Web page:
As a follow-up to our liquid and solid water experiments, Nora and I decided to investigate steam. When you leave a glass of ice water out on the table why does the outside of the glass get wet? Why did the beaker in our previous experiments seem to leak without losing any mass? We explore this question by heating liquid water and then attempting to cool it quickly to see if it is possible to observe the relationship between liquid and gaseous states.
We boiled a pot of water (to make lunch, this is opportunistic science) and observed (carefully, without touching the pot) that steam began to rise from the water when the temperature got above about 100º C (212º F). The senior researcher filled a heat-resistant glass with ice (figure 1) and wiped the exterior with a dry paper napkin to verify that the glass was dry. The junior researcher then held this glass above the pot of boiling water for approximately 1 minute (figure 2).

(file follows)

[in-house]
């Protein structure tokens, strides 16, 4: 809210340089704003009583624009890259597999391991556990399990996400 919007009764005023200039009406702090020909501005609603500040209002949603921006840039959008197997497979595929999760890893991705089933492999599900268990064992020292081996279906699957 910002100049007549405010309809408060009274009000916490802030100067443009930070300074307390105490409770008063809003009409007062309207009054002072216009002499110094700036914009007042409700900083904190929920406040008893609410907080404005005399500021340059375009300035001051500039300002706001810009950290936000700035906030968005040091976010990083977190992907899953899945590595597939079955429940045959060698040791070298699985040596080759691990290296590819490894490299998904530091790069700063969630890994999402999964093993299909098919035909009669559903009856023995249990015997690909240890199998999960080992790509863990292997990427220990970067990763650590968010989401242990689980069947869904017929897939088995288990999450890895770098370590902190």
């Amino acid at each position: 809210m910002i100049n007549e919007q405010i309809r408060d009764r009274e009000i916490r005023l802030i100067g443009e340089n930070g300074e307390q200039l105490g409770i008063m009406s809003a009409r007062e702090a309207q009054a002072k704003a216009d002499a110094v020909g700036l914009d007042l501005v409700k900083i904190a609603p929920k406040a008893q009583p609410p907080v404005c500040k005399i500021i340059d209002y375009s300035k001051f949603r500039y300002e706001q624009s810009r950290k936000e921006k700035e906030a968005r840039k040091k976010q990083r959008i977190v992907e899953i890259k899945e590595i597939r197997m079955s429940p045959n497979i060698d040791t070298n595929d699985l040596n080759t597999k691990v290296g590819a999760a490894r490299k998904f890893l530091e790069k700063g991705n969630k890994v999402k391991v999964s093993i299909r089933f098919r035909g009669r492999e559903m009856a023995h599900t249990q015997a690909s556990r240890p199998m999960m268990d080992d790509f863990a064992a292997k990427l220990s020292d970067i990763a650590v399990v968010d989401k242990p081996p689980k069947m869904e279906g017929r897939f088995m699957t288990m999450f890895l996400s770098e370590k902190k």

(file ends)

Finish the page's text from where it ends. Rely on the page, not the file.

While the glass was suspended over the steam it was observed that water quickly collected on the glass and was beginning to drip off. Then the senior researcher got distracted by something happening in the living room. The glass was subsequently removed from the steam, wiped with a dry paper napkin (figure 3), and the collected water was observed directly (figure 4).
It seems highly likely that adding heat to liquid water can cause it to transition into steam. This was confirmed by removing heat from the steam and observing the transition back to liquid water when the heat was removed by the ice. Additionally, the ice in the glass had begun to transition from the solid ice form to liquid water, an observation consistent with our previous findings. Most importantly, this experiment was really fun (except for the boring waiting) and Nora says she wants to do it again!